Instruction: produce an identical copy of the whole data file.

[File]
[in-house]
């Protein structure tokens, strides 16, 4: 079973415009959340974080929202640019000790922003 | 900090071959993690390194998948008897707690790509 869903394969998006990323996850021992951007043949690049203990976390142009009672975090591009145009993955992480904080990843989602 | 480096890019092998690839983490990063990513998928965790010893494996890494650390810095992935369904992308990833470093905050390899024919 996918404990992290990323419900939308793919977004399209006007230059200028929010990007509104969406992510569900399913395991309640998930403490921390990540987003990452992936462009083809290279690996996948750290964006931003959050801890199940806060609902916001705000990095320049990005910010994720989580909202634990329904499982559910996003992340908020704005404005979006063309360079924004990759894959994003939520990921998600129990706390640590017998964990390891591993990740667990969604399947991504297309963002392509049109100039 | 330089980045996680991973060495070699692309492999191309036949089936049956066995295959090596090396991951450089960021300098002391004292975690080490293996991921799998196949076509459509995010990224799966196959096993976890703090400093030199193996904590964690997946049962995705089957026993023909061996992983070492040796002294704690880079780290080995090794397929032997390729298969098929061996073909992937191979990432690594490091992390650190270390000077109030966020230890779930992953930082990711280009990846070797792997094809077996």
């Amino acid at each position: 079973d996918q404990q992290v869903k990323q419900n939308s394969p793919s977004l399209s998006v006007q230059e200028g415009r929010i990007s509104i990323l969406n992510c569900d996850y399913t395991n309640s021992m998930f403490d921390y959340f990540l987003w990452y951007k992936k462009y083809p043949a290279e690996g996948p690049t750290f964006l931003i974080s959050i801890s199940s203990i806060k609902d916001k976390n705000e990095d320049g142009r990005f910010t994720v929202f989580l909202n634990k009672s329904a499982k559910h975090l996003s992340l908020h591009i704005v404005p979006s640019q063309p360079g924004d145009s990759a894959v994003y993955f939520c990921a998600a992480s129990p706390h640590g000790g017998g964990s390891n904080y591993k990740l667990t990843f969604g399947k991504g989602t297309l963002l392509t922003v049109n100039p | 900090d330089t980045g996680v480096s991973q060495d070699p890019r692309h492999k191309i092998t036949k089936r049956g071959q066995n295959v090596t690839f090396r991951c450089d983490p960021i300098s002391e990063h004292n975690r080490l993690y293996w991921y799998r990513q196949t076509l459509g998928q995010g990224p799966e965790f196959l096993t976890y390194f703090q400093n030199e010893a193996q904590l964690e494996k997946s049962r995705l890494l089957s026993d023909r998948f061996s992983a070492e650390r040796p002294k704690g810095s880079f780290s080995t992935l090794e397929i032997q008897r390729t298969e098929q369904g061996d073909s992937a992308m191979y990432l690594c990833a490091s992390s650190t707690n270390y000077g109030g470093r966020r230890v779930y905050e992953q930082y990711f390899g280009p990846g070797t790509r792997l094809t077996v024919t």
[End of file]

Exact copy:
[in-house]
């Protein structure tokens, strides 16, 4: 079973415009959340974080929202640019000790922003 | 900090071959993690390194998948008897707690790509 869903394969998006990323996850021992951007043949690049203990976390142009009672975090591009145009993955992480904080990843989602 | 480096890019092998690839983490990063990513998928965790010893494996890494650390810095992935369904992308990833470093905050390899024919 996918404990992290990323419900939308793919977004399209006007230059200028929010990007509104969406992510569900399913395991309640998930403490921390990540987003990452992936462009083809290279690996996948750290964006931003959050801890199940806060609902916001705000990095320049990005910010994720989580909202634990329904499982559910996003992340908020704005404005979006063309360079924004990759894959994003939520990921998600129990706390640590017998964990390891591993990740667990969604399947991504297309963002392509049109100039 | 330089980045996680991973060495070699692309492999191309036949089936049956066995295959090596090396991951450089960021300098002391004292975690080490293996991921799998196949076509459509995010990224799966196959096993976890703090400093030199193996904590964690997946049962995705089957026993023909061996992983070492040796002294704690880079780290080995090794397929032997390729298969098929061996073909992937191979990432690594490091992390650190270390000077109030966020230890779930992953930082990711280009990846070797792997094809077996």
């Amino acid at each position: 079973d996918q404990q992290v869903k990323q419900n939308s394969p793919s977004l399209s998006v006007q230059e200028g415009r929010i990007s509104i990323l969406n992510c569900d996850y399913t395991n309640s021992m998930f403490d921390y959340f990540l987003w990452y951007k992936k462009y083809p043949a290279e690996g996948p690049t750290f964006l931003i974080s959050i801890s199940s203990i806060k609902d916001k976390n705000e990095d320049g142009r990005f910010t994720v929202f989580l909202n634990k009672s329904a499982k559910h975090l996003s992340l908020h591009i704005v404005p979006s640019q063309p360079g924004d145009s990759a894959v994003y993955f939520c990921a998600a992480s129990p706390h640590g000790g017998g964990s390891n904080y591993k990740l667990t990843f969604g399947k991504g989602t297309l963002l392509t922003v049109n100039p | 900090d330089t980045g996680v480096s991973q060495d070699p890019r692309h492999k191309i092998t036949k089936r049956g071959q066995n295959v090596t690839f090396r991951c450089d983490p960021i300098s002391e990063h004292n975690r080490l993690y293996w991921y799998r990513q196949t076509l459509g998928q995010g990224p799966e965790f196959l096993t976890y390194f703090q400093n030199e010893a193996q904590l964690e494996k997946s049962r995705l890494l089957s026993d023909r998948f061996s992983a070492e650390r040796p002294k704690g810095s880079f780290s080995t992935l090794e397929i032997q008897r390729t298969e098929q369904g061996d073909s992937a992308m191979y990432l690594c990833a490091s992390s650190t707690n270390y000077g109030g470093r966020r230890v779930y905050e992953q930082y990711f390899g280009p990846g070797t790509r792997l094809t077996v024919t």